May 20, 2013

Ben Hur: A Gay Tale of Christ

Ben Hur (1959), based on the 1880 novel Ben-Hur: A Tale of Christ, by Lew Wallace, was one of those big-budget epics with "a cast of thousands" that studios in the 1950s hoped would draw people away from television.  And it worked: 11 Academy Awards, second-highest grossing movie of all time to date (after Gone with the Wind), re-released in 1969, broadcast on tv in 1971.  With a palpable gay subtext.

Gore Vidal, the gay author who wrote the screenplay, apparently included a gay text: around the time of Christ, the Roman Messala (Stephen Boyd) is made tribune of the province of Judea, and looks up his boyhood lover, Judah Ben-Hur (Charlton Heston, previously seen in Peer Gynt).  But Ben-Hur refuses to rekindle the romance, and the enraged Messala tries to destroy him.

The gay text was removed -- you can't have lovers on screen in 1959 -- but the subtext was strong enough, with Messala and Ben-Hur gazing into each other's eyes and linking arms to drink out of each other's cups.  The only problem is, there's no real explanation left for why Messala suddenly turns evil: when a stone from Ben-Hur's roof accidentally falls and injures the Governor of Judea, he seizes on the incident to sell his former "friend" and his mother and sister into slavery.

After three years as a galley slave, Ben-Hur makes a new "friend," Roman Consul Arius (Jack Hawkins), who brings him back to Rome, trains him as a charioteer, and adopts him.

But Ben-Hur wants revenge, and he wants to find his mother and sister.  So after a few years of domestic bliss with his older boyfriend,  he heads back to Judea and challenges Messala to a chariot race.  Messala dies, Ben-Hur is reconciled with his mother and sister.

Ben-Hur gets a girl along the way, but no fade-out kiss.  The final scene shows Ben-Hur and his family witnessing the Crucifixion, where they learn to forgive the Romans.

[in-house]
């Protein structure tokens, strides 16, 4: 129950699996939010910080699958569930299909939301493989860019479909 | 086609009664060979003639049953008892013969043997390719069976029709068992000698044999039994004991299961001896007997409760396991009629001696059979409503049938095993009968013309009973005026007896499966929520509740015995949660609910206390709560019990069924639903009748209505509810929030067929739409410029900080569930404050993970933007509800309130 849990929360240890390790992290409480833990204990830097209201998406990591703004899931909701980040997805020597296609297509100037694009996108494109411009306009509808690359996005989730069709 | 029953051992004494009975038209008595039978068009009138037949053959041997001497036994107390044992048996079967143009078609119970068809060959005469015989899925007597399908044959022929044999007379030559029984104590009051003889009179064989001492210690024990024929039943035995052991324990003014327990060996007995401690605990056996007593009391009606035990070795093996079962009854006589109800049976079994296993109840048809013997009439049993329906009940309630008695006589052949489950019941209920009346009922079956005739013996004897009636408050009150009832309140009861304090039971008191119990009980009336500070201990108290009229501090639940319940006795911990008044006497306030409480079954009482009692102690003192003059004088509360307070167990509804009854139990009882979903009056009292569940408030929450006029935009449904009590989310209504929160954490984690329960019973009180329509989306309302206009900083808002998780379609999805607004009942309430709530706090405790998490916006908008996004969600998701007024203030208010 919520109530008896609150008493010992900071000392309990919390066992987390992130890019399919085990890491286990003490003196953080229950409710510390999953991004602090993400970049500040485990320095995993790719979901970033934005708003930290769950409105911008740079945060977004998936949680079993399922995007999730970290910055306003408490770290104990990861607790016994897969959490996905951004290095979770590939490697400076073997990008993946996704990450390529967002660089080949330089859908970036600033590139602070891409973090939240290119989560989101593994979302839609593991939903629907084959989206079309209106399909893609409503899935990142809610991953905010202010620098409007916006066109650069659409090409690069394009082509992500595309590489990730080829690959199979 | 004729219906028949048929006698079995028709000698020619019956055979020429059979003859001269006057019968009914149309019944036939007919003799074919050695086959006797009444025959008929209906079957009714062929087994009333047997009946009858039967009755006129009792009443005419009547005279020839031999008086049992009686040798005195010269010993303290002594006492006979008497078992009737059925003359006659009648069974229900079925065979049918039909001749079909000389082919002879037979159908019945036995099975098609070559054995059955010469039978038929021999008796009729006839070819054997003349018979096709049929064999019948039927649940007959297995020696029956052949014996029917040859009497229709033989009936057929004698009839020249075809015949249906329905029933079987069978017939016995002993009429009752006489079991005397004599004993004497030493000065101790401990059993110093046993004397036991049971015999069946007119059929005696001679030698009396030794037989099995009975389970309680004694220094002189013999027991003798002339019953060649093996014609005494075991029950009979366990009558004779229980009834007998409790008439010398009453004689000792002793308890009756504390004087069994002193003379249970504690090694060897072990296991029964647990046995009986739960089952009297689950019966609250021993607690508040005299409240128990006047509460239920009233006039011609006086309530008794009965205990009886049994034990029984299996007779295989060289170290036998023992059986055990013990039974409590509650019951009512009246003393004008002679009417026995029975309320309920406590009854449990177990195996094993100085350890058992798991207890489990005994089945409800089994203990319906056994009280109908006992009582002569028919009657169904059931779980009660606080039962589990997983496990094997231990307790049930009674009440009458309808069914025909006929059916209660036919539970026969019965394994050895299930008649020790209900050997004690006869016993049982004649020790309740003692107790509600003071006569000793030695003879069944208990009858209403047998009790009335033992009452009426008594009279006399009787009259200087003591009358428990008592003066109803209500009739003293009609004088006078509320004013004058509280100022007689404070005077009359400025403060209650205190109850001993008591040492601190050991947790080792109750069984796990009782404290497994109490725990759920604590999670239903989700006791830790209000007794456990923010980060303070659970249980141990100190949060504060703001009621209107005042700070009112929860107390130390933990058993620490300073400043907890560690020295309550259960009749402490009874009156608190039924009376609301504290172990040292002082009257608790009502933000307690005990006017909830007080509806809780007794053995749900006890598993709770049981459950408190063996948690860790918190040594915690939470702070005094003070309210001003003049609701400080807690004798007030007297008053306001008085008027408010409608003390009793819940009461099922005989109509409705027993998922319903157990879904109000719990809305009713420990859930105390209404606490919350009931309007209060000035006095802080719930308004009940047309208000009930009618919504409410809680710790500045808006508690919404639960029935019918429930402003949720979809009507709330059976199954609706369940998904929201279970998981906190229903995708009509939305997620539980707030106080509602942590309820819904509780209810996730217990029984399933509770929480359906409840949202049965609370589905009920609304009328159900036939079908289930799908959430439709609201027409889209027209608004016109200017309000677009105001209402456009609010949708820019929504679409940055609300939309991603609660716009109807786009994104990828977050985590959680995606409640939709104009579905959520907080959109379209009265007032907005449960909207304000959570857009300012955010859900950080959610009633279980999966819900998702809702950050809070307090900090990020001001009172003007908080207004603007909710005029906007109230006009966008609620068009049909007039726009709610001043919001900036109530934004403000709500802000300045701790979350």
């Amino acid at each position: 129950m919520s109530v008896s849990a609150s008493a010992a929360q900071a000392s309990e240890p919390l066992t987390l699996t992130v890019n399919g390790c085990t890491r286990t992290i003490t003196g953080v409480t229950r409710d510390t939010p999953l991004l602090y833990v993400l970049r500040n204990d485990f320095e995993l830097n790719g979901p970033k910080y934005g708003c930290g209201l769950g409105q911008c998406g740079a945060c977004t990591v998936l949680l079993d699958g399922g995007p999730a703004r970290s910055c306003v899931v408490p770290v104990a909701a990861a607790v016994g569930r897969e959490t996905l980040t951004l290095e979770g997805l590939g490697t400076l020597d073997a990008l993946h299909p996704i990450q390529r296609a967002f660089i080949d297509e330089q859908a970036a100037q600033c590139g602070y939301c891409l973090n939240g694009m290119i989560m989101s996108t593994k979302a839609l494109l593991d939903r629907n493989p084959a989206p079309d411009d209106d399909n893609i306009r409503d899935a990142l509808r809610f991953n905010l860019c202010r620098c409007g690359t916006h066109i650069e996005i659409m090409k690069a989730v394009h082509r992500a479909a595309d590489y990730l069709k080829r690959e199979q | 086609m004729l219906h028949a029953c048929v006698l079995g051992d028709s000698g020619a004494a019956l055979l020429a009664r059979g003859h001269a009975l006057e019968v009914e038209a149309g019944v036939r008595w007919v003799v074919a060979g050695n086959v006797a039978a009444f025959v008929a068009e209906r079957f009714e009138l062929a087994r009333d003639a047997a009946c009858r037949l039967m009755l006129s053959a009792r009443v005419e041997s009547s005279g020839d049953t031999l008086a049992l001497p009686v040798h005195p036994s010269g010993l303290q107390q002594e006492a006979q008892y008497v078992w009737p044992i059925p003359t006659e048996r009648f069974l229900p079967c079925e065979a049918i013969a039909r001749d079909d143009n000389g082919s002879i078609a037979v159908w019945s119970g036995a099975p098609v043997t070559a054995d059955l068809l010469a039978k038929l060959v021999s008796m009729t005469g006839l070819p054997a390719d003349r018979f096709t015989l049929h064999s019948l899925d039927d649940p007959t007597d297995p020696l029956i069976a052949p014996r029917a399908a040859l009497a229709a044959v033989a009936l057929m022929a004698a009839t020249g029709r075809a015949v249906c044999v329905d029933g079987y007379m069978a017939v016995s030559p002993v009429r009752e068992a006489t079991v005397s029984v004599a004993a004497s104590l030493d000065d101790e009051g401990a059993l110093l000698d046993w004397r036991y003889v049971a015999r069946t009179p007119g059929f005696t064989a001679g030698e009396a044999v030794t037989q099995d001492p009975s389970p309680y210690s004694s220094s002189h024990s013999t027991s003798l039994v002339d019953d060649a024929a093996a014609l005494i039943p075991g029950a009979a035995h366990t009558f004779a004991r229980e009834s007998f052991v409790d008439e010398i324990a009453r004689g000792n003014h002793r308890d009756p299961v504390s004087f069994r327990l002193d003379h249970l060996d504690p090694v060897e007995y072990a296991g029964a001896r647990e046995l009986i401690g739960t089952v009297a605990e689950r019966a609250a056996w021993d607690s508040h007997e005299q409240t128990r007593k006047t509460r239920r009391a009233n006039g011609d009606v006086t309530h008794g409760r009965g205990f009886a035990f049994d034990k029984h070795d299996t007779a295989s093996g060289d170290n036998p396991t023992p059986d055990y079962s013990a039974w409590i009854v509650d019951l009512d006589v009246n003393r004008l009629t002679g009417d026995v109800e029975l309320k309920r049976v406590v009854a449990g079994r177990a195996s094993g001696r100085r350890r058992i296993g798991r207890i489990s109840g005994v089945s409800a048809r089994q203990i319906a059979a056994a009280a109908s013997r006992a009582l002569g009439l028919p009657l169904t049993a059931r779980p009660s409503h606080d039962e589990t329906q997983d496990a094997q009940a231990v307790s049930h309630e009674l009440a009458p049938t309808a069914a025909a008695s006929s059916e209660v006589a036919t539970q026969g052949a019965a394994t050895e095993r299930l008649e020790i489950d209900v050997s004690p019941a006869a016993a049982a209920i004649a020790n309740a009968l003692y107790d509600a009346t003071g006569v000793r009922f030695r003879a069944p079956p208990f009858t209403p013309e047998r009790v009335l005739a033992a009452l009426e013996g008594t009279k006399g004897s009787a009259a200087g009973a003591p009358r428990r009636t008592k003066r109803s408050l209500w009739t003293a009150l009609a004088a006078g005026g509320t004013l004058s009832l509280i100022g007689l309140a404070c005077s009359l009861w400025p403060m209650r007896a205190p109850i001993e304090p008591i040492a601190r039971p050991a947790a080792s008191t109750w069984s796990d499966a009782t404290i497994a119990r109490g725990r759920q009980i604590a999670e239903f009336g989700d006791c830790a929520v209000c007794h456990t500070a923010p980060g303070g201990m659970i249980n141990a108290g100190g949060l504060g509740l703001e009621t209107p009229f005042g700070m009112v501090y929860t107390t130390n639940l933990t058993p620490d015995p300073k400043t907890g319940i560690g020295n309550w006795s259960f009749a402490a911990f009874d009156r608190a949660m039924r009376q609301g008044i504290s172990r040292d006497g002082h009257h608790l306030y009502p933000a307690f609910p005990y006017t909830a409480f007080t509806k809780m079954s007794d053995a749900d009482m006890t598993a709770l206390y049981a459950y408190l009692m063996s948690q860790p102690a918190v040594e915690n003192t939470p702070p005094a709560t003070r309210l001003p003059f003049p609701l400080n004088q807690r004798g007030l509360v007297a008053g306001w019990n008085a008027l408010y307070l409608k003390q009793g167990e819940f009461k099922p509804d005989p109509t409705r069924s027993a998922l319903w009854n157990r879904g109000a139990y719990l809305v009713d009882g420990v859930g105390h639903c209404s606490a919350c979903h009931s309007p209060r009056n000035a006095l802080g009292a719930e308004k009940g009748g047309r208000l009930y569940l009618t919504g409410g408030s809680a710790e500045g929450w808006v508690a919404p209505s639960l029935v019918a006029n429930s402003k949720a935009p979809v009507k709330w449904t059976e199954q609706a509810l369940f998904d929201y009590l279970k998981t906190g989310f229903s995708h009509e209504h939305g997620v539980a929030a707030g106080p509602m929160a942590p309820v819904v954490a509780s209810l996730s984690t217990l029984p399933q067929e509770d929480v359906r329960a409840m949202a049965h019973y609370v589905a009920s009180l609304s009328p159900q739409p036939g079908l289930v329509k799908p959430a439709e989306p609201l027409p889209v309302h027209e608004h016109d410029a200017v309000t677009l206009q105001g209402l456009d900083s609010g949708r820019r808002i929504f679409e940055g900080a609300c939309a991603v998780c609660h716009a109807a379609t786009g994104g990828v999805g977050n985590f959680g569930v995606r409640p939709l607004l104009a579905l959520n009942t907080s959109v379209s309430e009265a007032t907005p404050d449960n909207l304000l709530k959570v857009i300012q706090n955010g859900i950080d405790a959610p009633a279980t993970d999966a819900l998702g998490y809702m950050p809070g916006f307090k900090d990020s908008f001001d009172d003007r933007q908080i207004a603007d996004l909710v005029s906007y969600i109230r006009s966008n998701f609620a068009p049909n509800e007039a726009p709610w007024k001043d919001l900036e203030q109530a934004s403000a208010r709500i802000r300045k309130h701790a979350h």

"Admitted heterosexual" Charlton Heston (Ben-Hur) was no gay ally: "I find my blood pressure rising when [President Bill] Clinton's cultural shock troops participate in homosexual-rights fund-raisers..and claim it's time to place homosexual men in tents with Boy Scouts."

But Stephen Boyd (Messala) was gay. Here he buddy-bonds with David Wayne in another gay-subtext movie, The Big Gamble (1961).

See also: Ramon Novarro, who starred in the 1925 version of Ben-Hur.


  1. I hope my local movie palace (San Francisco's Castro Theatre) opens up soon and has this on one day. I only know of Ben Hur from SCTV.

  2. Heston has more chemistry with Boy than with the woman playing his girlfriend.

  3. Years ago saw a short interview with someone who was part of making "Ben Hur". I forget who was speaking but I think it was Stephen Boyd. Charlton Heston's wooden delivery led to the director to privately direct Boyd to act as if he was in love with Heston's character. This ended up adding real emotional intensity to their shared scenes. I remember feeling a little uncomfortable yet drawn to this part of the movie when I saw "Ben Hur" as a clueless 'tween. The direction seems wonderfully obvious when watching these scenes now. Apparently (and unsurprisingly) Heston remained clueless...


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